31.. Make your family menu a week ahead of time and do so without checking the pantry and refrigerator.

    32.. Post a menu on the refrigerator door informing your family that you are having steak for dinner. Then make them wait in line for at least an hour, when they finally get to the kitchen, tell them that you are out of steak, but you have dried ham or hot dogs. Repeat daily until they don’t pay attention to the menu any more so they just ask for hot dogs.

    33.. When baking a cake, prop up one side of the pan while it is in the oven. Spread icing on real thick to level it off.

    34.. In the middle of Jan

  • Anonymous
    4 years ago

    Life On An Aircraft Carrier

  • 7 years ago

    LOL..some of these answers crack me up. It's all true and then some, in some form or another. An aircraft carrier is one big sweat shop. It's days, weeks, and months on end of monotonous, hard work. But it's also exciting and rewarding, especially if you're in an aviation field or work flight ops.

    The best thing about it is that it builds character, patience, and fortitude, and it forges a comraderie and bond with your mates that you'll not find in any another other avenue of life. I know many men who served years ago, who still consider us brothers today. Many say that would go back and do it again if they could. You might hate much of it at the time, but you'll be the few and the proud when you've done it.

    Oh, and the travel ain't bad either!

  • Robert
    Lv 6
    1 decade ago

    Boredom? Time off? There are two duties, one is port and the other is starboard. One works 12 hours, then the other works 12 hours. So it is 12 on and 12 off. The deck of a carrier is one of the most dangerous place to work. Mix fuel, missiles, and other assorted explosive devices and add jet exhaust and intake, cords. lines, ropes to trip over. Propellers to slice and dice and it requires your full attention. BTW, day or night, sunny, sleet, snow, ice, or hot and humid the carrier operates all of the time. When I was in the carriers were on a 9/3. Out to sea for 9 months then back home for 3. (Although that is just you as the carrier never sits in port for three months.) It is 90 feet to the sea if you have the misfortune of going over board. I spent over 6 years in the Navy during the Vietnam era.

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  • Most of the time while you are on a carrier you will be working 12 hours on and 12 hours off. During your time off you are a little limited in what you can do but there is still many things that you can start doing for yourself. When I was onboard the USS Carl Vinson. I would get up and go to the gym for an hour, shower and eat and then go take a few college classes before I went "on duty". Depending on what you are doing and where you are you will get to see several different ports as well as some very interesting sights. Because of the size of the carrier and its displacement you will not feel most waves but if you are in a larger storm you will feel the ship move through swells. Especially if you are near the bow of the ship. I thought that it was actaully fun to be on one, but I also am a Marine so when we got on a carrier we are only assigned to one for a deployment, so when we get back we are no longer assigned to the ship and we leave. It was a good experience over all.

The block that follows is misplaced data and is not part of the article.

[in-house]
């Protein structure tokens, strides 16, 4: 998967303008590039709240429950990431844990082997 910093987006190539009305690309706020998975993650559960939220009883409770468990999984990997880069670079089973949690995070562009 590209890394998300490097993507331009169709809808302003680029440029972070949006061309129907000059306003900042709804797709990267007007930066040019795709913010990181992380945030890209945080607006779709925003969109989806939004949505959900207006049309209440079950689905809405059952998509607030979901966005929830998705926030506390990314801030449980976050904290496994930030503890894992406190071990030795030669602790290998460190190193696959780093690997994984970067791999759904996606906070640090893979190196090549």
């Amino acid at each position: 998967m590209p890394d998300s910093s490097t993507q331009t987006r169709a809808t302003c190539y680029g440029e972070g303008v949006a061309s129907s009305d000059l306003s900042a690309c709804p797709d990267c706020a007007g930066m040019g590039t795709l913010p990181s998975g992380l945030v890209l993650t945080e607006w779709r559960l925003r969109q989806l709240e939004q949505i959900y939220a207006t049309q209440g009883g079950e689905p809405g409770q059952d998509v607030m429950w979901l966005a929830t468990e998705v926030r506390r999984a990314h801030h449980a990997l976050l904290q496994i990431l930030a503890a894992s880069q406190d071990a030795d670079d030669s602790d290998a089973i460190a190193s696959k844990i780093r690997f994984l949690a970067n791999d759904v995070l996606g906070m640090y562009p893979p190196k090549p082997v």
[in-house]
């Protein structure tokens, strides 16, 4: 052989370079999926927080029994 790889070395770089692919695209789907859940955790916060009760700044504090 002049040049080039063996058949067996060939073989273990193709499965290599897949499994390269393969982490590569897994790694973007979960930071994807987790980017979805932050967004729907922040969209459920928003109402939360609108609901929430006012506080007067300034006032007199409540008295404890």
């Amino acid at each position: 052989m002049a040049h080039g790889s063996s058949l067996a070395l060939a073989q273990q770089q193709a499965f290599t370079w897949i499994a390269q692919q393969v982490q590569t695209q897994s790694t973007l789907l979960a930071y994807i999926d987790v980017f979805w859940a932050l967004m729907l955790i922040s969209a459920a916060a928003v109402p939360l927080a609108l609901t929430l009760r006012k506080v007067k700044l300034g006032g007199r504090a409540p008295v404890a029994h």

Source(s): SSgt, USMC
  • 1 decade ago

    Life on an aircraft carrier is tedious. I would not wish to ever serve on one again. Life on the flight deck is dangerous, exhausting and tedious.

    There are no swimming facilities. It's not like the Love Boat. If you're real lucky there will be fresh water to take a shower when you get off watch. If you're not lucky, you'll stink.

    Sunrise and sunset is the best time at sea. I enjoyed both.

    Aircraft carriers tend to have fewer port calls than small boys. Yes, you get liberty.

    If you're lucky you won't get stationed on one.

    Source(s): Retired Chief Petty Officer
  • Russ
    Lv 4
    1 decade ago

    You're thinking of Aviation Boatswain's Mate.

    A Flight Deck is one of the most dangerous places in the world.

    No swimming pool but you do get Liberty in ports.

    PBS had a special on life on an aircraft carrier. Your closest PBS station can probably tell you how to see it.

  • 1 decade ago

    You can watch the PBS documentary, "Carrier," online about life on the aircraft carrier USS Nimitz.

    It's an alright documentary and you get to see how monotonous their routine can be. I wouldn't want to work on the flight deck because it looks pretty miserable and dangerous. Some of the other ratings don't seem too bad, but I can't say as I'm not in the Navy.

    http://www.pbs.org/weta/carrier/full_episodes.htm

    Source(s): pbs.org
  • Laura
    Lv 4
    5 years ago

    Captain is CO of the ship, but an aircraft carrier is the flag ship for several ships, which the Rear Admiral has command over.

  • 1 decade ago

    hard work at sea but I found that the travel made it worthwhile